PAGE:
Steve was our house guest for part of his Spring Break. One day he made a little polymer pot similar to an air dried clay pot he saw on my studio shelf.
He chose three colors of clay...Pink, Ecru, and Green. He used 1/2 package of pink, 3/4 package of Ecru and 3/4 package of Green.
After he used the polymer clay razor-like blade, I realized he could use an old paring knife instead.
I have a set of nesting circular clay cutters. The smallest cutter that he used was about 1 1/2 inches in diameter.
Cookie cutters would work also. Something to keep in mind is that polymer clay tools should be used only for the clay, not for food.
The most boring and time consuming part of working with polymer clay is conditioning it...warming it with your hands as you work, making it softer and more pliable. He softened each piece by squeezing and rolling it with his hands. Then he rolled the clay with my clay roller. Any plastic roller will do. Wood is not slick enough for the job.
Steve rolled, then watched a bit of TV, then rolled more while I kept track of his progress on the conditioning.
When the clay was rolled thin enough to roll through the pasta machine, he switched to using it. He enjoyed using this tool.
He passed the clay through the pasta machine until the clay was still softer.
Then he formed each flat section into a "snake".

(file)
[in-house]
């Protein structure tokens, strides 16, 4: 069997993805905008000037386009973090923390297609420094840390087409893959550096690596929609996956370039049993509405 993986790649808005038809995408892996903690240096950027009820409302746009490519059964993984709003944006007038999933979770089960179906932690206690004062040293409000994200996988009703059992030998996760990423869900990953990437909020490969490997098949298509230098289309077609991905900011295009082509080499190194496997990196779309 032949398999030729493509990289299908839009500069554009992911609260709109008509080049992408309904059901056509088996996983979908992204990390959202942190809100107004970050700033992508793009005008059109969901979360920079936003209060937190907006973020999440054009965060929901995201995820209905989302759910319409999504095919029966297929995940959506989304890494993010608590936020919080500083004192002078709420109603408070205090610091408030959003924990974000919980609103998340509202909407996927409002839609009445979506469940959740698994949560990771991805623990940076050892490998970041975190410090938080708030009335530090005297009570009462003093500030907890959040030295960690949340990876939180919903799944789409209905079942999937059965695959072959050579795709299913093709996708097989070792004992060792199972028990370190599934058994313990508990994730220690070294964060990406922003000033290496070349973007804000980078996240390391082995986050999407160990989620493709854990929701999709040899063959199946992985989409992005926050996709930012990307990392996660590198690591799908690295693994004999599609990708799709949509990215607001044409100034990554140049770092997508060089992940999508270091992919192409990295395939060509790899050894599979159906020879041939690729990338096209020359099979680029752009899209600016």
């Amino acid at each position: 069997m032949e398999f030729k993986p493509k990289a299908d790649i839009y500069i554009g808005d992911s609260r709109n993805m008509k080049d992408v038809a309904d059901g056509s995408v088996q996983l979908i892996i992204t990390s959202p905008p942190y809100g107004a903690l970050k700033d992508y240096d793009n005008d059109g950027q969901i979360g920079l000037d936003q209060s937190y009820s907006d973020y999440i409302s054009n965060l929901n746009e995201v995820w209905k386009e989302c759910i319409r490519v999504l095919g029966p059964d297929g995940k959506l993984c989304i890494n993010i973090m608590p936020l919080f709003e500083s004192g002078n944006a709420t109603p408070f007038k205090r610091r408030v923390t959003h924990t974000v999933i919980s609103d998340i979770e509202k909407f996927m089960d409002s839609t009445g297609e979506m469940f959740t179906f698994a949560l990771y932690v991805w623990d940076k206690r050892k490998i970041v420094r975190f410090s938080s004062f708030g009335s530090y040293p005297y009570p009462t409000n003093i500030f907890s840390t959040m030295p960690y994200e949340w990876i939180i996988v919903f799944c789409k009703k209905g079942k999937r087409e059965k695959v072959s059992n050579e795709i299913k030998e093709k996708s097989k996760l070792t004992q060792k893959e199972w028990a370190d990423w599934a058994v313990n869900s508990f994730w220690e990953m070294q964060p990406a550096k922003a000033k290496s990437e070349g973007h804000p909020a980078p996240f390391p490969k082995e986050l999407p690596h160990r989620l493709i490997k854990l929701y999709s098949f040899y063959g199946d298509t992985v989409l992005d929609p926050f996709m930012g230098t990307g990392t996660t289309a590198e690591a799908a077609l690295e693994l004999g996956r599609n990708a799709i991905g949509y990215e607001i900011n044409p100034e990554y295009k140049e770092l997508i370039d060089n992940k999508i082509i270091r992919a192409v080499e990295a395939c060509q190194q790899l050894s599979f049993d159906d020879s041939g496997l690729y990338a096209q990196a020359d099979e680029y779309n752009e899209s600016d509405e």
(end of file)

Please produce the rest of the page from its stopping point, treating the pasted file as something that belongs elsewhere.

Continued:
After he had his three "snakes" made he twisted them together.
When the multicolored "snake" grew long, he broke it into two pieces and twisted them together.
The more the "snake" is twisted the more the colors will mingle. Eventually he had the "snake" twisted to his satisfaction.
He shaped it into a thicker shape by folding it in half and squeezing and rolling.
I still hadn't figured out that he could use a paring knife for cutting at this point so he used my clay blade being VERY careful.
He rolled the portion he cut off into a ball and then flattened it with the roller.
He used the middle-sized cutter to cut the base of the pot.
He cut off the portion for the sides of the pot, leaving enough to make the three piece lid.
Next came rolling the side portion lengthwise to stretch it long enough to fit around the base.
He checked to see if the piece would wrap entirely around the base.
He rolled the piece a little longer.
Then he laid a ruler on the clay and cut down both sides of the ruler using an old paring knife. I helped him hold the ruler. You can see the base for the pot at the bottom of the photo.
He wrapped the rectangular piece around the base and pushed it gently against it so it would adhere.
The lid was next. He made the circle exactly as he had made the base circle but he used the largest cutter.
He made the underside insert for the base using the smallest cutter. The underside insert is centered on the lid and keeps the lid from falling off the pot. This photo does not show this very well.
Perhaps you can see it better on the lid of the air-dried pot.
On the top side of the lid he pushed down a ball of clay for the handle.
I baked the two pieces side by side in a 275 degree oven for 25 minutes.
And here is his pot.
He told me it would be a good container for earrings. He decided it would be a good container to hold coins, also.